Robert Curtis (2019)

About Robert Curtis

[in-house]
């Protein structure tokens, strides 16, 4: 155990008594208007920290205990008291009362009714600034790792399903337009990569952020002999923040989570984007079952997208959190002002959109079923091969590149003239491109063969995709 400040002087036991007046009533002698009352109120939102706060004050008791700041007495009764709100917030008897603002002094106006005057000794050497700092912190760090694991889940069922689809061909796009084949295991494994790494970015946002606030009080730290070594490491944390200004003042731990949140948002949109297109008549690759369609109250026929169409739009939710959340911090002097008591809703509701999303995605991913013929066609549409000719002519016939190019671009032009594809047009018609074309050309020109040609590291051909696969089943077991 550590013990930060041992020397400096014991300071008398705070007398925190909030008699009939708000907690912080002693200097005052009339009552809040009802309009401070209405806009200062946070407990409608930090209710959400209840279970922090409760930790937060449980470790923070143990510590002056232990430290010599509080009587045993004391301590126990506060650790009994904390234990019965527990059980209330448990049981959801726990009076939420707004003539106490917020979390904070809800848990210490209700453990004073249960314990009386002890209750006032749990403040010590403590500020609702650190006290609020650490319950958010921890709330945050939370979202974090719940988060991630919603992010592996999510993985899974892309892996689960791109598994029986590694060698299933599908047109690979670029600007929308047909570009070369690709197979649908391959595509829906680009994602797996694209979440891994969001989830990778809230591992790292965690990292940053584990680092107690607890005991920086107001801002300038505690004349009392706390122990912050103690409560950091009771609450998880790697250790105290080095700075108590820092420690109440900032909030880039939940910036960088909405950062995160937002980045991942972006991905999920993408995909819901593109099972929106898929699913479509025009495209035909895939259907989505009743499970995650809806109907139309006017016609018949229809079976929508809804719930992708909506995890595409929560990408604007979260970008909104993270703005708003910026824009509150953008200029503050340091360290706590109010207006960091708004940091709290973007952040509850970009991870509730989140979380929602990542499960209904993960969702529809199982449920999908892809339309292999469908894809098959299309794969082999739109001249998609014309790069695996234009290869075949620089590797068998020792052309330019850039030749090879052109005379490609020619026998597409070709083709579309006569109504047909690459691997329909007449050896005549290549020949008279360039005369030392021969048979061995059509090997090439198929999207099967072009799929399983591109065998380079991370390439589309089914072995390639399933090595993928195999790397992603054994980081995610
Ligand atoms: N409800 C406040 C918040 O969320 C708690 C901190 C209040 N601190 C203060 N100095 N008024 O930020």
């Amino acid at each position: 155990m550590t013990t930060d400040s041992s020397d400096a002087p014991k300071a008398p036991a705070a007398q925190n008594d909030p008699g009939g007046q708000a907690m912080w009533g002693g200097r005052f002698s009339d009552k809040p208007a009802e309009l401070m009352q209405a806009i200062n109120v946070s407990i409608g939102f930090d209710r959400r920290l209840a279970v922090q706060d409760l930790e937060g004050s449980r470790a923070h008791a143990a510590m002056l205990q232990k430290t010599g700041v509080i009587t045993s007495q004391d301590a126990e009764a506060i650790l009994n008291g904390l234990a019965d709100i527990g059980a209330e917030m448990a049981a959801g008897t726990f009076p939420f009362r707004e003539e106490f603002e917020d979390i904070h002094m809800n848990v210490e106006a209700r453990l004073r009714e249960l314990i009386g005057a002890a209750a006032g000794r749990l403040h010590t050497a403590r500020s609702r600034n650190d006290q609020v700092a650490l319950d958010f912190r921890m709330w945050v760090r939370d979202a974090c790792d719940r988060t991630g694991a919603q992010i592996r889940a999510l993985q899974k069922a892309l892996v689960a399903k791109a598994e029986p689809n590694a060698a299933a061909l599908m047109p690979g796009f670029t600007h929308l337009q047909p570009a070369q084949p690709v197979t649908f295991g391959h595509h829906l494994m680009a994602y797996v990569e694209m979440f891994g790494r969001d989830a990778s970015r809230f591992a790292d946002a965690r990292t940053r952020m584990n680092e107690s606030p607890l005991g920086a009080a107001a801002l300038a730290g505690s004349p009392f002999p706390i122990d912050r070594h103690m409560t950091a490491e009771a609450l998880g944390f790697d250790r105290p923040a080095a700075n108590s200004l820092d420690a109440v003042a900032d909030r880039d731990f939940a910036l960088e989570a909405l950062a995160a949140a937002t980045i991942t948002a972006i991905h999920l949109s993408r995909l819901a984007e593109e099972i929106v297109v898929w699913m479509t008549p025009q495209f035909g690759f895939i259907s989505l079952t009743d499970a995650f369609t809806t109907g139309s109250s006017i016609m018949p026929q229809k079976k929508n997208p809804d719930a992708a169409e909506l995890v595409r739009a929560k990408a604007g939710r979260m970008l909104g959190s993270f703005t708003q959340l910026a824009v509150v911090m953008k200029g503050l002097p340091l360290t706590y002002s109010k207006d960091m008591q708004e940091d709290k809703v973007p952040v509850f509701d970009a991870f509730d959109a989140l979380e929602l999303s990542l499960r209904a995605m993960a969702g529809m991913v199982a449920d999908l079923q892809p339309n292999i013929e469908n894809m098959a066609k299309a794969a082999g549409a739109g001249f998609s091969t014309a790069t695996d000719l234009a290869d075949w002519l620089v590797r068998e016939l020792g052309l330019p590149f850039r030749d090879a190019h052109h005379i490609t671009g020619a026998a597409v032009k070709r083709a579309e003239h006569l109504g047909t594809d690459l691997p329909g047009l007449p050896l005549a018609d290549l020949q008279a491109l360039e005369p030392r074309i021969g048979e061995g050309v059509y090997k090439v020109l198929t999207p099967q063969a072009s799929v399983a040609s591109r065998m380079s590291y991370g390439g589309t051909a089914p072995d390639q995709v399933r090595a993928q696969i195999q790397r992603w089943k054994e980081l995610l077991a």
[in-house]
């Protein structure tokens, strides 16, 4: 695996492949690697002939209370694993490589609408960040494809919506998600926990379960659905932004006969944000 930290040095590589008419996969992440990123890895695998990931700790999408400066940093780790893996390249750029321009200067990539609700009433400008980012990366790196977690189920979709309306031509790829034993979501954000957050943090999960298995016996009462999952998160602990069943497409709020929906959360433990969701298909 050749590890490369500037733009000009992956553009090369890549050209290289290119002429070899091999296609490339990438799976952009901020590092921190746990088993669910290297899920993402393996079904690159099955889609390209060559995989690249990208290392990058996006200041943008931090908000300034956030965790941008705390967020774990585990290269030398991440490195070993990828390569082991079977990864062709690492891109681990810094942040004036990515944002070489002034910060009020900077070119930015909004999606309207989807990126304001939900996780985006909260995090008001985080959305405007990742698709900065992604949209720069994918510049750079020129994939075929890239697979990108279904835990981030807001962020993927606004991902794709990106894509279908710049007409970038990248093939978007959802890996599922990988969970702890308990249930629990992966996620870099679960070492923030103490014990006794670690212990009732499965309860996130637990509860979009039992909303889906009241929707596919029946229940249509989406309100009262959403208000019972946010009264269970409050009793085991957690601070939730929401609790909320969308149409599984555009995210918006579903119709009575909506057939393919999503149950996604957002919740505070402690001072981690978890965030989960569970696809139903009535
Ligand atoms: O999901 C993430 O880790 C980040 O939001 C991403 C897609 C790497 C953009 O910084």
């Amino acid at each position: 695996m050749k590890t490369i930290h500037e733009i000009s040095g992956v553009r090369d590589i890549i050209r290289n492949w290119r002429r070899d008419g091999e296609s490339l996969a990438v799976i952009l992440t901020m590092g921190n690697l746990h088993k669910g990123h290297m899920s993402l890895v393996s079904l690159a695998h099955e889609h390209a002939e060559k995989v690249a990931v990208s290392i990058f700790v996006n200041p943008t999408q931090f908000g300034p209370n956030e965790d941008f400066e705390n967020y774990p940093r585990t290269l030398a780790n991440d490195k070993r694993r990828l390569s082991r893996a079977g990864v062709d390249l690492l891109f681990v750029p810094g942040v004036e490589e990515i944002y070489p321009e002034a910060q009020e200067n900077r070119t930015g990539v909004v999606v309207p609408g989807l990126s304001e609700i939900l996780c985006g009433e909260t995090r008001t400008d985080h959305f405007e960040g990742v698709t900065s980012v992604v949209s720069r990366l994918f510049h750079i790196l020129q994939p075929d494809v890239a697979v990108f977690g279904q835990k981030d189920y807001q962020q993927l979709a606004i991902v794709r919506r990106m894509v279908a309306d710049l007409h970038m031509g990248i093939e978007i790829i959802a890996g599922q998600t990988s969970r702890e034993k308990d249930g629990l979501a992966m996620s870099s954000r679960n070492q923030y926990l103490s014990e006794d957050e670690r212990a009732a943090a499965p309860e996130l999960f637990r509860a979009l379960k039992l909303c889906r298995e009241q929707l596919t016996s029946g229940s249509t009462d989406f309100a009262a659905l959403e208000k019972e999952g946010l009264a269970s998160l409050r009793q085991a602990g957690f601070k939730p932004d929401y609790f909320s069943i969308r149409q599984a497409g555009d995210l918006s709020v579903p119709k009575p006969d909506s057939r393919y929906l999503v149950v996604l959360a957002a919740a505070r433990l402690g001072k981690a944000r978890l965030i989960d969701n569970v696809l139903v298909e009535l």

In the 1930’s, going to the movies was a special treat, and—as the story goes—Bob Curtis’s parents told him that if wanted to go to the theater on Friday nights, then he had better get home early. Coincidentally, that mile from the theater to his home was also the distance to school so he got plenty of practice covering that distance. By the time he entered Shaw High School in 1933, the smooth, gliding stride for which he would be know had become second nature—and Ohio’s next great miler was ready to take center stage. As a runner, the “Iron Pony” won the mile his junior year with a 4:31.3 time ranking him fifth nationally and just shy of Ohio’s record of 4:29.7. Bob culminated his high school career in 1936 by winning the State Championship title in the mile with a 4:26.6 State Record that would stand for another 22 years, and his time just broke the national and world record time set in 1930 by the “Iron Horse,” Glen Cunningham, while he attended Kansas Elkhart High School. In 1937, Bob joined the team at Ohio State University to continue his running career, but in 1938, he left the University to join the National Guard and was mobilized into the United States Army prior to the start of World War II. As a paratrooper with the 82nd Airborne, Bob jumped behind enemy lines as a part of Operation Market Garden—featured in the 1977 film, A Bridge Too Far—, an Allied strategy intended to break the German lines and free The Netherlands. In December 1944, 1st Lt. Curtis’s unit while plugging the line to stop the Axis attack during the Battle of the Bulge came under heavy German artillery fire in the Ardennes Forest. Severely wounded with over 100 pieces of metal in his back and lower legs and bleeding uncontrollably, Bob survived his life threatening injuries to return home a hero and winner of the Purple Heart. But—no more running. Bob’s life serves as a reminder to us all—coaches and athletes alike—that the lessons of discipline and character taught and learned on the field of competition carry on in our lives in ways perhaps unimaginable while on the track—but transcending the years and serving as examples of courage and devotion. Bob is pictured here as a high school athlete and later with his wife, Edna. He died February 7, 2014 and is buried at the Western Reserve National Cemetery.

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